Searching for a Proper Relationship between Church and Culture

February 10, 2012

All this week I have been attending the annual gathering of my “national covenant group” of Presbyterian pastors. Traveling from the four corners of the U.S.A., we come together to log in, share what is going on in our lives, enjoy recreative afternoons, and huddle in small groups.

This year, the east coast contingent presented reviews of several excellent books on the subject of the relationship between church and culture. One particular book sparked some thoughts in relationship to the predicament faced by the PCUSA these days. Culture Making: Recovering Our Creative Calling, by Andy Crouch, challenges the church to make something of this world by cultivating a good and meaningful culture consistent with Kingdom values. Crouch lists five different ways the church can interact with culture: it can condemn culture, critique it, copy it, consume it, or create it. My readers might differ in opinion about what this blog does, for example, because elements of most of these options may be perceived to be present (perhaps on different days). But my overall goal is to create a culture of thoughtful, faithful reflection on God’s story and biblical ideas that help us know how to live.

According to Crouch, condemning the culture becomes counterproductive because all of us belong, in one way or another, to “western” culture with regional and denominational differences. [I may be underestimating my international readership, but based on comments I believe most of my readers are at least familiar with American culture.] A critique of culture is, for many, a mere academic exercise and largely irrelevant to them. When we copy culture, we mimic its features. Contemporary worship and so-called Christian movies are examples of this type of effort. Consuming culture entails putting one’s money where one’s mouth is as a way of influencing culture’s direction. A boycott is a classic method (in the negative).

With this framework in place, it is helpful to reflect on how the PCUSA sees itself in relationship to the world’s culture. Within the PCUSA, there is some benefit to examining how evangelical conservatives also relate to a wider culture, the denomination.

Historically, the denomination has seen itself as proclaiming the gospel and providing a prophetic witness to the world. This value is codified in our constitution in the Great Ends of the Church (F-1.0304). In practice, the PCUSA has perhaps seen itself condemning and critiquing the prevailing values contrary to the Kingdom of God. On the other hand, one of the current points of contention revolves around its propensity to copy the world by adopting worldly values (such as sexual ethics and confusion about gender differentiation). It was startling recently to hear the arguments presented to the Ninth Circuit Federal Court in favor of overturning California’s constitutional definition of marriage as between a man and a woman. The material was very familiar to me, as the fundamentally secular themes and logic have been circulated in PCUSA debates for years.

Evangelicals, in contrast to their denomination, have felt as if they were foreigners in the larger context of the denomination itself, certainly condemning and critiquing trends in the PCUSA that they feel are copying the wider culture. Liberals may in fact do this too, but I know from first-hand experience that conservatives use the distribution of their financial support to influence decision-making within the denomination. This is done, for example, by withholding per capita, designating mission moneys, redirecting benevolences to evangelistically-minded mission projects, and so on. Rather than “consume” the PCUSA culture, some choose not to do so in the hope that the church’s direction might change. It does not appear in general to have been a successful strategy, though in the process members’ consciences may have experienced relief by disassociating with undesirable programs and projects.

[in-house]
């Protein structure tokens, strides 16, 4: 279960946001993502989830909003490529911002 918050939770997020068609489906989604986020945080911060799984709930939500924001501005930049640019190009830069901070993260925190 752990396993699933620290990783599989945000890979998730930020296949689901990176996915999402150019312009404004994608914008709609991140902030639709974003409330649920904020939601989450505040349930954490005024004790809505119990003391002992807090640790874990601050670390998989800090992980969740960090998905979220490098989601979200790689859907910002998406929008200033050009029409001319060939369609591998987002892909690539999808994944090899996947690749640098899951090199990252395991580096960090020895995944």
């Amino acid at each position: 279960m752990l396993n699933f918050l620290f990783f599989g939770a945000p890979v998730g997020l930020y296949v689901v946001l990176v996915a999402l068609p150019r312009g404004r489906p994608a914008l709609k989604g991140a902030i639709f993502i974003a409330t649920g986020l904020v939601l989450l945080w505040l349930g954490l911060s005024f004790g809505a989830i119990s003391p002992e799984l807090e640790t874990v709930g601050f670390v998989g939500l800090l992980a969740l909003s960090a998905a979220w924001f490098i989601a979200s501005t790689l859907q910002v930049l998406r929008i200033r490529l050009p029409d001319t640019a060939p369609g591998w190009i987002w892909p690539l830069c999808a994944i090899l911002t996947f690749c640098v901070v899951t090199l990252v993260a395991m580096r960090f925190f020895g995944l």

So this rundown begs the question, what opportunities do the PCUSA and the evangelical wing within it have to create a Kingdom culture? This gets to the heart of our purpose and mission, and is a question addressed quite directly by the Evangelical Covenant Order (ECO). Let’s look at that tomorrow.


One Response to “Searching for a Proper Relationship between Church and Culture”

  1. Mary, at the risk of perhaps throwing a theological malotov cocktail into the mix, I would also wonder to what degree Presbyterian evangelicals have simply copied culture with the embracing of “contemporary” worship, in creating worship spaces that look like concert halls, and so forth. As one who is committed to both a historic Reformed understanding of the faith and also an historic Reformed understanding of the nature of worship, I must say that I often feel homeless. Many of our evangelical churches (as long as it is simply not a “therapeutic moralistic deism” kind of message) may well give one a “traditional” biblical message, but it is accompanied by a postmodern approach to worship (centered on the worshiper, entertaining music that does not really encourage singing, etc). Many liberal PC(USA) churches may have the semblance of traditional Reformed worship (though linguistically purged of all offensive words, like the name of God–Father, Son, Holy Spirit), and yet give a postmodern, postchristian message. The PC(USA) left and right have been a bunch of culture-copiers.

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